The holidays can be a magical season, but traditions, décor and crazy Aunt Sally’s celebrations can lead to accidents if you’re not careful.
Follow these tips to keep you and your family save and sound through to the New Year.
Your tree is a fire risk — even if it's fake.
Keep your tree at least three feet away from all heat sources; like heat vents or fireplaces. If you have a real tree, keep it watered. The drier the tree the easier it could ignite. Choose a sturdy stand so it can handle the extra water without tipping over.
Don't overdo it on the lights.
As much as you may want to cover every inch of your house with twinkle lights, you may have to scale back depending on your outlets. Check the packaging for the power output and never plug in more than what a power strip or outlet says it can handle. Always look for the UL symbol when buying electrical items and pay attention to its color: Green means it's approved for indoor use, and red means it can be used indoors and outdoors. If you're using old lights, check the wires to make sure there are no signs of fraying or cracking. Even if you've followed all of these precautions, you should still unplug all indoor lights when you leave the house. Yes, even the ones on your tree in the bay window.
Don't be sloppy with broken ornaments.
Not as graceful as you thought? If you drop a glass ornament and it breaks, pick up the big pieces and wrap them in newspaper or a paper towel before throwing them in the garbage, You can use a moist piece of bread to pick up the little shards. Then, sweep or vacuum the space thoroughly.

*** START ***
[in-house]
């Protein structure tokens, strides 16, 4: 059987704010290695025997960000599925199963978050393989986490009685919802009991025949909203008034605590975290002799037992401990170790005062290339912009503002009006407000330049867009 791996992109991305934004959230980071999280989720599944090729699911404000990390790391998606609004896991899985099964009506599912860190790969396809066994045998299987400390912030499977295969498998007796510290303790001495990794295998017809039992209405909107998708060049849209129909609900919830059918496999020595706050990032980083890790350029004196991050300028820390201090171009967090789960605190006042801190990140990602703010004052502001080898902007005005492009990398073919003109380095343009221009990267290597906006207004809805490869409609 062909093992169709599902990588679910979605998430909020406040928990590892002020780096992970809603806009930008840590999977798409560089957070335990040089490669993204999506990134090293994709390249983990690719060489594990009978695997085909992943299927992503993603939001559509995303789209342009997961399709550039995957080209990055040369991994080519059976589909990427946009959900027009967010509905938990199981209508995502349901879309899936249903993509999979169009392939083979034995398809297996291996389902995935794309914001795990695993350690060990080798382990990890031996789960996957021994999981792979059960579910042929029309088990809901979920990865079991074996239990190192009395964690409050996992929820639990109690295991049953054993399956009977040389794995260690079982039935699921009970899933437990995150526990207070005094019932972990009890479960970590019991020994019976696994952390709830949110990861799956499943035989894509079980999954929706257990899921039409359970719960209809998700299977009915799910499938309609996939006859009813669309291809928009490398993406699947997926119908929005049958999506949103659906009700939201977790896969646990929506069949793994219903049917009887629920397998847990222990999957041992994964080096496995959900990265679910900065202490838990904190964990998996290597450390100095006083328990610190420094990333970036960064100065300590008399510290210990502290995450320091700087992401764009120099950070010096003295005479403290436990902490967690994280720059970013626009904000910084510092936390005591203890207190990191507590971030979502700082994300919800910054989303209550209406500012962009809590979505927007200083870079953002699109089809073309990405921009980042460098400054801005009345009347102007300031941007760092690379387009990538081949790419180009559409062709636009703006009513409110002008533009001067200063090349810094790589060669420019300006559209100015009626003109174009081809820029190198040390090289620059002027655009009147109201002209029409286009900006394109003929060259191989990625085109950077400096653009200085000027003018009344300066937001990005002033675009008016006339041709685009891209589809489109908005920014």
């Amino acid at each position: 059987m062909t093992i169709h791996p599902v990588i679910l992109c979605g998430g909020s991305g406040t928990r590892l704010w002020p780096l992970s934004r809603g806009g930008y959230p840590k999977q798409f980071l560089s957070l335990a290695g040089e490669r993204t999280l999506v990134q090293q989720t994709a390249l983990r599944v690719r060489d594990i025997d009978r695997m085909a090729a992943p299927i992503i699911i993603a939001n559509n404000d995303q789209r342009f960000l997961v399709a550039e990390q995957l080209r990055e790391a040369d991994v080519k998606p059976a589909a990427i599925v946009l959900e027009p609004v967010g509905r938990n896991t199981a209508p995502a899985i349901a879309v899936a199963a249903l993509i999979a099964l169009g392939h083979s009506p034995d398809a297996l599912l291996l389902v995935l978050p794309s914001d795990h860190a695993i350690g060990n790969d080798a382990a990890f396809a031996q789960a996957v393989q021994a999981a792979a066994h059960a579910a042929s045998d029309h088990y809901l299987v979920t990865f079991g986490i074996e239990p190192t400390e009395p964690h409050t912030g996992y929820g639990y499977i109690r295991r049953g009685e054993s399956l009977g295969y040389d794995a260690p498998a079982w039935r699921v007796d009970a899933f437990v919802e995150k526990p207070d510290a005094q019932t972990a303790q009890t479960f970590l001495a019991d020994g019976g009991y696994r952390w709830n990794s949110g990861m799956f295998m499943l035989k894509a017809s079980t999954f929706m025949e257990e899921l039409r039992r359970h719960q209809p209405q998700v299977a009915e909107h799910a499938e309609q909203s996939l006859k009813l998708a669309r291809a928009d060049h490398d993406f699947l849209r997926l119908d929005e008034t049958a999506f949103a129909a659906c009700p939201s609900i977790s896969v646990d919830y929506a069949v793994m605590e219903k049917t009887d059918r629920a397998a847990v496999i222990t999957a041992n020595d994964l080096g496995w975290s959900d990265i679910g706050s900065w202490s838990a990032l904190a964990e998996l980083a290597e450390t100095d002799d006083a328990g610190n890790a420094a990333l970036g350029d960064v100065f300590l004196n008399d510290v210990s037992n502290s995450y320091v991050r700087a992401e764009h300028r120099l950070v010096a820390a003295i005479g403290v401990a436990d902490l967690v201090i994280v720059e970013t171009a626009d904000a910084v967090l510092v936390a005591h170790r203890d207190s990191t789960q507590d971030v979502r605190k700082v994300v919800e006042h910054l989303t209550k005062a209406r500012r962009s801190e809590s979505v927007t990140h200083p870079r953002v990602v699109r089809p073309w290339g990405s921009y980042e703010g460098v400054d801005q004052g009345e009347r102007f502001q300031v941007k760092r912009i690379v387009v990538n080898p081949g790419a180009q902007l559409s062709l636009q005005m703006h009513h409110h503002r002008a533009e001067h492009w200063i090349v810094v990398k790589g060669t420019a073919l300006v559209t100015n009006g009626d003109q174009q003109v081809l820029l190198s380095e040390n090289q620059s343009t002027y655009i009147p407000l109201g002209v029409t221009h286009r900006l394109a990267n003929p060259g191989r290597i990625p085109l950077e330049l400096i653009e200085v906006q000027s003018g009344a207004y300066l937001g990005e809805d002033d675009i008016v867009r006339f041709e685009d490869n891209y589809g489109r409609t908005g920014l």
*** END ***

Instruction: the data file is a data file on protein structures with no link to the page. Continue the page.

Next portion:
Not all toys work for all kids.
Keep all the kids in mind when selecting gifts. People tend to focus on what's age-appropriate for one specific child, but younger children always want to play with the toys that the older kids get. This could be a problem if an older kid's toy comes with lots of little parts.
Never toss anything but logs into your fireplace.
Don't try to burn evergreens or wreaths in a fireplace or wood stove. Greenery and tree needles
burn much faster than logs, creating sparks, which can fly into the room or onto the roof. They can also cause a build-up of creosote, a highly flammable compound, in the chimney. Burning
wrapping paper could be hazardous to breathe in, because it can contain metallic materials. Make sure the fire is out and the embers have cooled before you leave the house or go to bed. Put the ashes in a metal bin that's at least 25 feet away from the house. And have a
professional come out at least once a year to inspect the chimney.
Candles are pretty, but they're still open flames.
December is the peak time of year for candle-related house fires. Sure, they set the holiday mood, but lit flames and Christmas decorations don't exactly mix. Keep lit candles at least 12 inches away from surrounding objects. Trim wicks to a quarter of an inch before you light them and only let candles burn for one hour for every inch of diameter, so the wax can melt evenly. So, if you have a three-inch candle, it shouldn't burn for more than three hours.
Remember to secure the house.
If you're headed out of town for an extended period of time, you should do more than just lock up. Tell neighbors you trust that you're going away and have them keep an eye out. Have your post office stop your mail and put lights — inside and outside — on timers, so they go on and off at random times during the night.
~ From your friends at JB Home Inspection
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